Whom I serve - See Romans 1:1; compare Acts 17:23. The expression denotes that he was devoted to God in this manner; that he obeyed him; and had given himself to do his will in making known his gospel.

With my spirit - Greek, ἐν en, in my spirit, that is, with my "heart." It is not an external service merely; it is internal, real, sincere. He was really and sincerely devoted to the service of God.

In the gospel of his Son - In making known the gospel, or as a minister of the gospel.

That without ceasing - ἀδιαλείπτως adialeiptōs. This word means constantly, always, without intermission. It was not only once, but repeatedly. It had been the burden of his prayers. The same thing he also mentions in regard to other churches, 1 Thessalonians 1:3; 1 Thessalonians 2:13.

I make mention - I call you to remembrance, and present your case before God. This evinced his remarkable interest in a church which he had never seen, and it shows that Paul was a man of prayer; praying not for his friends and kindred only, but for those whom he had never seen. If with the same intensity of prayer all Christians, and Christian ministers, would remember the churches, what a different aspect would the Christian church soon assume!

Always - This word should be connected with the following verse, "Always making request," etc.

9. For God … whom I serve—the word denotes religious service.

with my spirit—from my inmost soul.

in the gospel of his Son—to which Paul's whole religious life and official activity were consecrated.

is my witness, that without ceasing I make mention of you always in my prayers—so for the Ephesians (Eph 1:15, 16); so for the Philippians (Php 1:3, 4); so for the Colossians (Col 1:3, 4); so for the Thessalonians (1Th 1:2, 3). What catholic love, what all-absorbing spirituality, what impassioned devotion to the glory of Christ among men!

God is my witness; in these words there is the force, if not the form, of an oath. See the like, 2 Corinthians 1:18 11:31 Galatians 1:20. His great love and care of them was a hidden thing, and known only to God; to him therefore he appeals for the truth thereof. Oaths, in certain cases, are allowable under the New Testament, as well as the Old.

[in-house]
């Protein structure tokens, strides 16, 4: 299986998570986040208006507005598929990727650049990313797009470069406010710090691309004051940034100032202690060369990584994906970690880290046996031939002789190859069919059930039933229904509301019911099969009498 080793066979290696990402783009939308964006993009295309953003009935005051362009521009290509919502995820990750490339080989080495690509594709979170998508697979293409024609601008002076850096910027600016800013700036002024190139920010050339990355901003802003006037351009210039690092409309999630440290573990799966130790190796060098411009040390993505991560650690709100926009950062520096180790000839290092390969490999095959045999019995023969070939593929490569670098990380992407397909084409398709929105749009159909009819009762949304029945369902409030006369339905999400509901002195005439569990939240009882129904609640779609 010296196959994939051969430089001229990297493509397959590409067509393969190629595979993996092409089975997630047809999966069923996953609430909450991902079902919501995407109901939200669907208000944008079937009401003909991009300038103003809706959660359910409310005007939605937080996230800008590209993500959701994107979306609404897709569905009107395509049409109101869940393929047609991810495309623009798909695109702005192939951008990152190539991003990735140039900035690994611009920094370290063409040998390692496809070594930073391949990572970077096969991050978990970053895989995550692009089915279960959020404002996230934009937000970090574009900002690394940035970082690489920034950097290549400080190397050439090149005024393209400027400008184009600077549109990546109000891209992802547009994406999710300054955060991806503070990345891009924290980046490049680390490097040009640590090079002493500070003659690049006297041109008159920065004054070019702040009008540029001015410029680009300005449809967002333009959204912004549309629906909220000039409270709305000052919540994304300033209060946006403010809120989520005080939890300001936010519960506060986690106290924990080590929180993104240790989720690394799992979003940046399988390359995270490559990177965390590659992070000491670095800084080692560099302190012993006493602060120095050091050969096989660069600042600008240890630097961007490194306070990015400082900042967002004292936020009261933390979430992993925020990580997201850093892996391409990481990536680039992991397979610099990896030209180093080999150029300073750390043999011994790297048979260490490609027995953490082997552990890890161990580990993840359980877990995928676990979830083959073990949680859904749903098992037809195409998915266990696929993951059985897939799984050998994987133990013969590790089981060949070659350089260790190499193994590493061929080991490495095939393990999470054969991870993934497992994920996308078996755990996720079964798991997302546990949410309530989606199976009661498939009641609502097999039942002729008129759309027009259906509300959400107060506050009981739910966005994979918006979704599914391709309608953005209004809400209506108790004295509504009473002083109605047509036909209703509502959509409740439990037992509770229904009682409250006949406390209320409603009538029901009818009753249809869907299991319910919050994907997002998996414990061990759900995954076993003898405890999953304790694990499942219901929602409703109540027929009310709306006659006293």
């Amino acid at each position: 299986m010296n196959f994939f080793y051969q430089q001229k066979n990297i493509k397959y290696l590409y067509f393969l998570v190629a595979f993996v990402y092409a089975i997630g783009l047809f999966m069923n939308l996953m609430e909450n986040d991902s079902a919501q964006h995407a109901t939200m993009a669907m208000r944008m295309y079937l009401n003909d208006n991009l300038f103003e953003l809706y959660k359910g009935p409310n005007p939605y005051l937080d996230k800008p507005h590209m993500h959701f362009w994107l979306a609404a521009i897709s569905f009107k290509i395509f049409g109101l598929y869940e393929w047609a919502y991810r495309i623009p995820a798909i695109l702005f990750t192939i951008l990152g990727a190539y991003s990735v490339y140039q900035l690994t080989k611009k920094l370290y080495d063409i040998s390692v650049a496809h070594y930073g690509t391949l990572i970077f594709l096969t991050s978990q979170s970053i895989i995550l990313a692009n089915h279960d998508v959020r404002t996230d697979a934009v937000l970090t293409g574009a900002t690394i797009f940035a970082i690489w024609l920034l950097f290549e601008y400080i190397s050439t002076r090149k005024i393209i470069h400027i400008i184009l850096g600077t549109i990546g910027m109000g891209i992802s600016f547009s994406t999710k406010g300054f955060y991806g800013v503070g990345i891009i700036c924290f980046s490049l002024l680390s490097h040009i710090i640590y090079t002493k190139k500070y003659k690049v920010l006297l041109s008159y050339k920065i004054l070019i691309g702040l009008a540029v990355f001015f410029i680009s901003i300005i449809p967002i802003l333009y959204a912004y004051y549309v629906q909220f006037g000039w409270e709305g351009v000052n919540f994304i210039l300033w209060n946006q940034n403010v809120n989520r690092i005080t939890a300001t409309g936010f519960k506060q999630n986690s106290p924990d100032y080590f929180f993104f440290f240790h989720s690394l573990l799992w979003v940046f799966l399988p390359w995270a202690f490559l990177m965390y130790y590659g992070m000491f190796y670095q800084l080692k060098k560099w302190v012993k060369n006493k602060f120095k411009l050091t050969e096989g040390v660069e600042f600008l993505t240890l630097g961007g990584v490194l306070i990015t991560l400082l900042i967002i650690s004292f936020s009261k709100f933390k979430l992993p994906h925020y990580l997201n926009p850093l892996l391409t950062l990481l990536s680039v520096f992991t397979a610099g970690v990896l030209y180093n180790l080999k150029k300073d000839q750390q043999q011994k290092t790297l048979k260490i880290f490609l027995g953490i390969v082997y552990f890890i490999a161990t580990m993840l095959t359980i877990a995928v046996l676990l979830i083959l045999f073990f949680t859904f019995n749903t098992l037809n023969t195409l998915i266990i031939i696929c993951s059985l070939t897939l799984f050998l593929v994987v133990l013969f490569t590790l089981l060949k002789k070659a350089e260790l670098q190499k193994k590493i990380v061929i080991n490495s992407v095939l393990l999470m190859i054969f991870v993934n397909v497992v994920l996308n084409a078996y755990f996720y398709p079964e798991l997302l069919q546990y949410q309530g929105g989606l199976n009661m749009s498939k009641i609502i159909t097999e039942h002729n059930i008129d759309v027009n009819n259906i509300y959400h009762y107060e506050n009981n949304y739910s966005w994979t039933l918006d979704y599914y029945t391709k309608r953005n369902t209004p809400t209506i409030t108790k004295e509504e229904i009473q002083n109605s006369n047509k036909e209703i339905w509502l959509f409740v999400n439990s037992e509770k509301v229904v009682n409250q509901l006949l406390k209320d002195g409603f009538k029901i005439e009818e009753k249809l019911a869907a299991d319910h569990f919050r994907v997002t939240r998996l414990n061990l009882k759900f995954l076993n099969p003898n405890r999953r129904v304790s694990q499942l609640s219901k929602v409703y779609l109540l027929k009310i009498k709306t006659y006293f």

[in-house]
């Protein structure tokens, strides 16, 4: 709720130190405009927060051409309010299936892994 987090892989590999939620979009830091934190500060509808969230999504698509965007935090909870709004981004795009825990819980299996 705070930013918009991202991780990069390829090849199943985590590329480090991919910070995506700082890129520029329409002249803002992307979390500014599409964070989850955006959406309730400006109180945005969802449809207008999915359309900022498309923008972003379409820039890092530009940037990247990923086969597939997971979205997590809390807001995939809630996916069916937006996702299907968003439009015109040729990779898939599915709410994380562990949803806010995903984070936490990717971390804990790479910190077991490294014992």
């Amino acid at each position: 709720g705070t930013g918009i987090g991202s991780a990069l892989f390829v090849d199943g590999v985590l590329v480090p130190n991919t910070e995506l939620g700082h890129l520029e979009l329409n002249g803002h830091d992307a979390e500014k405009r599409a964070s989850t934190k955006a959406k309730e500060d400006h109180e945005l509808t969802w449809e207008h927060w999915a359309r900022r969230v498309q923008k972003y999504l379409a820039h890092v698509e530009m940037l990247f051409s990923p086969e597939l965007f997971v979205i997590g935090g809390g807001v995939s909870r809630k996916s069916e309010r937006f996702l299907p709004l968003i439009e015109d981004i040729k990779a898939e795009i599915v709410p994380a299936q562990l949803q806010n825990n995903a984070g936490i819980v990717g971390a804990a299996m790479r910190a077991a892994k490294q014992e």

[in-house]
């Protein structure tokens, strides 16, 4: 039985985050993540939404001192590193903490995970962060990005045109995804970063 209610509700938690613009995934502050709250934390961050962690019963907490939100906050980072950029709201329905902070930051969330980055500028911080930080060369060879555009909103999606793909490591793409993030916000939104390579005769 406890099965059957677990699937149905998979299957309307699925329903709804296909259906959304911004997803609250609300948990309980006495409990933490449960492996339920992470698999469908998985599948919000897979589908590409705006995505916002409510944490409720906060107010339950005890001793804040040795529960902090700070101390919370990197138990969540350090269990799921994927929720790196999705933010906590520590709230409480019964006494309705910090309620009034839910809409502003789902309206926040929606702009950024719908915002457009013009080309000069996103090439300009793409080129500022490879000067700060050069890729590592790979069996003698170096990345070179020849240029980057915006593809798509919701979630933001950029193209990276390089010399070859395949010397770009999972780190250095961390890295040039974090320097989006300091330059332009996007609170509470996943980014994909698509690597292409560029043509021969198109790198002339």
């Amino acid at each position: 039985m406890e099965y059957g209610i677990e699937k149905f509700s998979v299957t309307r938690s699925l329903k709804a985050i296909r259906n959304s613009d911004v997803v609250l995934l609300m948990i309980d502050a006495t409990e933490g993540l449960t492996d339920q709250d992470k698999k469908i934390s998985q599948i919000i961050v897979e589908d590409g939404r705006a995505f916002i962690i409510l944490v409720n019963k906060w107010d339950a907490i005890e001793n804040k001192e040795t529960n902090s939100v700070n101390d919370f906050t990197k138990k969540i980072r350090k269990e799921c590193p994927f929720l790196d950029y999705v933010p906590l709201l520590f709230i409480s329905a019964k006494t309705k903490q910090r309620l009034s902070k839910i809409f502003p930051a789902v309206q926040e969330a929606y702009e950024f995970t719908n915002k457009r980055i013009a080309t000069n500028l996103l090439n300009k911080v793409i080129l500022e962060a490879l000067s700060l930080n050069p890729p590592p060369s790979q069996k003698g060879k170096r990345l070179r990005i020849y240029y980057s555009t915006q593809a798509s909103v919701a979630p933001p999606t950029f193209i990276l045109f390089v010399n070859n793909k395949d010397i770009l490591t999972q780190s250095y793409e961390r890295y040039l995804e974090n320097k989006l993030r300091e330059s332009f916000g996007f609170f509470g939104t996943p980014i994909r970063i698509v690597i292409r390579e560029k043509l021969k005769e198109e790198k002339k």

With my spirit, i.e. sincerely, or with my whole heart: see Ephesians 6:6 2 Timothy 1:3.

Without ceasing, i.e. as often as he prayed. This was a great indication of his hearty affection to them. For God is my witness, whom I serve,.... These words are an appeal to God, and carry in them the nature and form of an oath; the reason of the apostle's using it was, because he was personally unknown to the Romans, and they to him, and so might doubt of his affectionate regard unto them; and therefore for the confirmation thereof he uses it: this was a case which was only known to God and himself, and hence he appeals to him for the truth of it. The object of his oath or appeal, or by which he speaks, is not himself, or anything that belonged to him, nor any creature in heaven or on earth, but God; who in a solemn oath is only to be appealed to and sworn by: he describes him as the God "whom he served", to distinguish him from all false gods, and to show that he that takes an oath, should be one that fears and serves the Lord; what he served him in was not the law, but

the Gospel of his Son; Jesus Christ, who is the author, minister, and subject matter of it: he served him in it, by preaching, spreading, and defending it. This is a service, and a very laborious one, and makes for the honour and glory of God. The manner in which he served him was, as he says,

with my Spirit; either with the Spirit of God, which was given to him; or in a spiritual manner, in opposition to the carnal worship of the Jews; internally, in opposition to bodily exercise only, and voluntarily, with his whole heart, soul, and spirit. The matter or substance of his appeal or oath was,

that without ceasing I make mention of you always in my prayers; whence may be observed, that prayer to God ought to be constant; and that we should be concerned for others as well as for ourselves; all the saints should share therein.

For God is my witness, whom I serve with my {r} spirit in the {s} gospel of his Son, that without ceasing I make mention of you always in my prayers;

(r) Very willingly and with all my heart.

(s) In preaching his Son.

EXEGETICAL (ORIGINAL LANGUAGES)
Romans 1:9. Γάρ] The pith of the following proof of the assurance conveyed in Romans 1:8 lies in ἀδιαλείπτως, not in the desire to come to Rome, which is not subjoined till Romans 1:10 (Th. Schott). The interest felt by the Apostle in the Romans, which was so vivid that he unceasingly remembered them, etc., had even now urged him to his εὐχαριστῶ τῷ Θεῷ κ.τ.λ[348]